So hey, I wrote a book. And it’s going to be published.
In the words of Clark Griswold (holiday spirit, y’all): Hallelujah! Holy Shit!
When I first started writing SOSG, it never seriously occurred to me that it could maybe, perhaps, one day be in a bookstore. It was a wild fantasy, something I would daydream about when I should have been working, or cleaning house, or–hey–actually writing. Being a published author is something I’ve dreamed about since I was a teeny tiny thing, but it never felt like something that could actually happen.
So, I wrote my little book. And it took for.ev.er. And that was okay. And it didn’t matter if it was terrible or not, since I was the only one who was ever going to read it. But, then I had a finished story, and maybe it didn’t suck as bad as I’d just assumed it did. Some people seemed to like it, at least. I started querying, and then eventually, the stars aligned and I snagged an amazing agent. Still, I couldn’t grasp the concept–not really–that my manuscript might one day become a Real Book.
Then, I got a book deal. Here it was. It was going to happen! My book was going to be published…at some point in the very, very distant future.
A funny thing about the very, very distant future is that it eventually becomes the not-so-distant future and then somehow morphs into the present. My book will be released in six months, and suddenly that feels like tomorrow. At this point, I’ve spent so much time with this book that I don’t even know anymore if I love it or hate it or never want to see it again. The moment that I’m feeling like I could really use some distance from this story is essentially the same moment that people out there in the world will experience it for the first time (I mean, if they want to).
The idea of other people actually reading this book is TERRIFYING. There are so many things to be anxious about. What if, despite the teams of people who have scoured this manuscript for typos, there is a typo or twelve? *Eek.* What if I don’t do justice to my subject matter? (More on that in another post.) What if I’m completely out of my depth and can’t actually write at all? What if the words from my heart don’t translate well onto the page? What if (shudder) my grandparents read it? (Dear Lord, don’t let my grandparents read it. The sex scenes alone will have me blushing for the rest of my life.) Why did I ever send this book out into the world? Why did I write it to begin with? Why, oh why, did I do this scary Thing?!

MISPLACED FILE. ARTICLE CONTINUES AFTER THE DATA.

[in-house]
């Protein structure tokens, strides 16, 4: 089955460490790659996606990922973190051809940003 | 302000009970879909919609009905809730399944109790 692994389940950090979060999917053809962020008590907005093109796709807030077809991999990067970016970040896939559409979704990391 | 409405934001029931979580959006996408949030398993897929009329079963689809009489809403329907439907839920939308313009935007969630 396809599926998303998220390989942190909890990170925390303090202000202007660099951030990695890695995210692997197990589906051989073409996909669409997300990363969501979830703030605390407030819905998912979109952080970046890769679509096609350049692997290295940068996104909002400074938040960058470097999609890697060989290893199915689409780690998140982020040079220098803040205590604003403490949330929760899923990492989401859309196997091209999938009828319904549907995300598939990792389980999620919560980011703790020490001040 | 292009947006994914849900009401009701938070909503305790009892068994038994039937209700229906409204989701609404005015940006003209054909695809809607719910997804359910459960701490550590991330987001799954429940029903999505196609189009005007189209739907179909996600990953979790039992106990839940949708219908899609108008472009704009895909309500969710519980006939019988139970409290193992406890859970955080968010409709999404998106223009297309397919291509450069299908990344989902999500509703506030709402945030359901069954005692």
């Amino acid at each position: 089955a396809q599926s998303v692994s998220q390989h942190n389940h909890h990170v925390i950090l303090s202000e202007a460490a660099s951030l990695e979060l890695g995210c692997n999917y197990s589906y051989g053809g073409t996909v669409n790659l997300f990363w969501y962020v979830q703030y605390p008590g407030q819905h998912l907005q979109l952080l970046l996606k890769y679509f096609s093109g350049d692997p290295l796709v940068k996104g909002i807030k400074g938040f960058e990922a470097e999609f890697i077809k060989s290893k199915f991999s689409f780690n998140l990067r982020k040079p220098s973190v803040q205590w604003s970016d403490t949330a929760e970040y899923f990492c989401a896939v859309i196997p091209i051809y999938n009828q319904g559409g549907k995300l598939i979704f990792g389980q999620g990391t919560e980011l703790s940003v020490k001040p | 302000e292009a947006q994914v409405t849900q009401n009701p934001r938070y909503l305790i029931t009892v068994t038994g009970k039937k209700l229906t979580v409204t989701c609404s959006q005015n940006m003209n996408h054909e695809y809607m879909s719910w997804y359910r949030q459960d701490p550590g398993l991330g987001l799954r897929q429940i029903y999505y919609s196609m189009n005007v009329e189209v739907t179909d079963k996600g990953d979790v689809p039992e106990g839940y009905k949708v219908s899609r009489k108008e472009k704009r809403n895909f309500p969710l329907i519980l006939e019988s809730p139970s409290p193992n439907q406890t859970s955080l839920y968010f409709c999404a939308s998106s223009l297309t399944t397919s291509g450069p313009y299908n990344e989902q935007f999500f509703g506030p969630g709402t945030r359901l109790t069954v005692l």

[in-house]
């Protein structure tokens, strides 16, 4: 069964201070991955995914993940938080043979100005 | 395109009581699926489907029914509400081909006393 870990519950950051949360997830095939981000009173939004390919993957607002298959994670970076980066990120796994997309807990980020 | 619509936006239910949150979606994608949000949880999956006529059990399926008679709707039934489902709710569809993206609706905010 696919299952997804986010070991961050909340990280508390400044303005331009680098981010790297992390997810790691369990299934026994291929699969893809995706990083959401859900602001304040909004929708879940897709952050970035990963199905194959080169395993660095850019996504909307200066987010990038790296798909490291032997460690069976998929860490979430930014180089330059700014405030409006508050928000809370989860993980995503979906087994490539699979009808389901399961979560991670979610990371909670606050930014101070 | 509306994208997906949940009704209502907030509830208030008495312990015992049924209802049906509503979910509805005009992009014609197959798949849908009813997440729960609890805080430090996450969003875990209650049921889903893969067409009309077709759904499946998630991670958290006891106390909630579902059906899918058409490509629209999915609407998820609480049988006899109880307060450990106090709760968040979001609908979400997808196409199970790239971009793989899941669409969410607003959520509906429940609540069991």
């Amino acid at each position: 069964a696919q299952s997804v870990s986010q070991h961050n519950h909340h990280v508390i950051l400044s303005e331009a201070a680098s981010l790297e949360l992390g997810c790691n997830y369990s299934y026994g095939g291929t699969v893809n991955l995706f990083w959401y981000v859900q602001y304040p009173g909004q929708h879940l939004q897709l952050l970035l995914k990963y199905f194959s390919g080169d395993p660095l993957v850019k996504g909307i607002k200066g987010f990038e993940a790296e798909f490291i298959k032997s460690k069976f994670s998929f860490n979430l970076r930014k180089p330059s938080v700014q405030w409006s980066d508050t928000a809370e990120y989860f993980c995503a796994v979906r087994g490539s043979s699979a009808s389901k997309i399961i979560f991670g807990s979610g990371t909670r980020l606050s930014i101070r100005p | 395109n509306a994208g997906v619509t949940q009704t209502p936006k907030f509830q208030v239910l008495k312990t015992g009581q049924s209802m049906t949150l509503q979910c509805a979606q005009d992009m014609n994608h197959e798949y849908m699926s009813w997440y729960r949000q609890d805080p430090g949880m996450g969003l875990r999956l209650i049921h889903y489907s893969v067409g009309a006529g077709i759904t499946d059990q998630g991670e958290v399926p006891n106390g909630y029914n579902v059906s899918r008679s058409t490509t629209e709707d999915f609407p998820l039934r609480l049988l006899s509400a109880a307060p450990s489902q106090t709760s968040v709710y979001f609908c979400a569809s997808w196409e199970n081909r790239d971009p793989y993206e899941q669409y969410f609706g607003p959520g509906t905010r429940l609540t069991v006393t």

My default emotions, when I think of my book being out there for anyone to read, are doubt and fear. But there was a reason I did this Thing. I remember being that little girl with her nose stuck in a book who dreamed of being an author one day. I remember when the kernel of inspiration for SOSG took hold of me and wouldn’t let go. Maybe my debut novel doesn’t win any awards, and maybe it doesn’t get everything right. Maybe it’s universally hated. But how many people get the chance to do this in the first place? How many unpublished authors would give anything to be in this position, experiencing this very level of anxiety? There’s a certain amount of talent and a whole lot of luck that goes into getting this far. I know how lucky I am. I’m predisposed to worry about literally everything, but beneath that fear and doubt, there’s something else. Pride. I’m proud of my story. Even if it scares me. Even if it’s imperfect.
Because no matter what may come, I did it. I wrote a book. I sent it out. I did the scary Thing.
Whatever your scary Thing is, maybe you should do it too.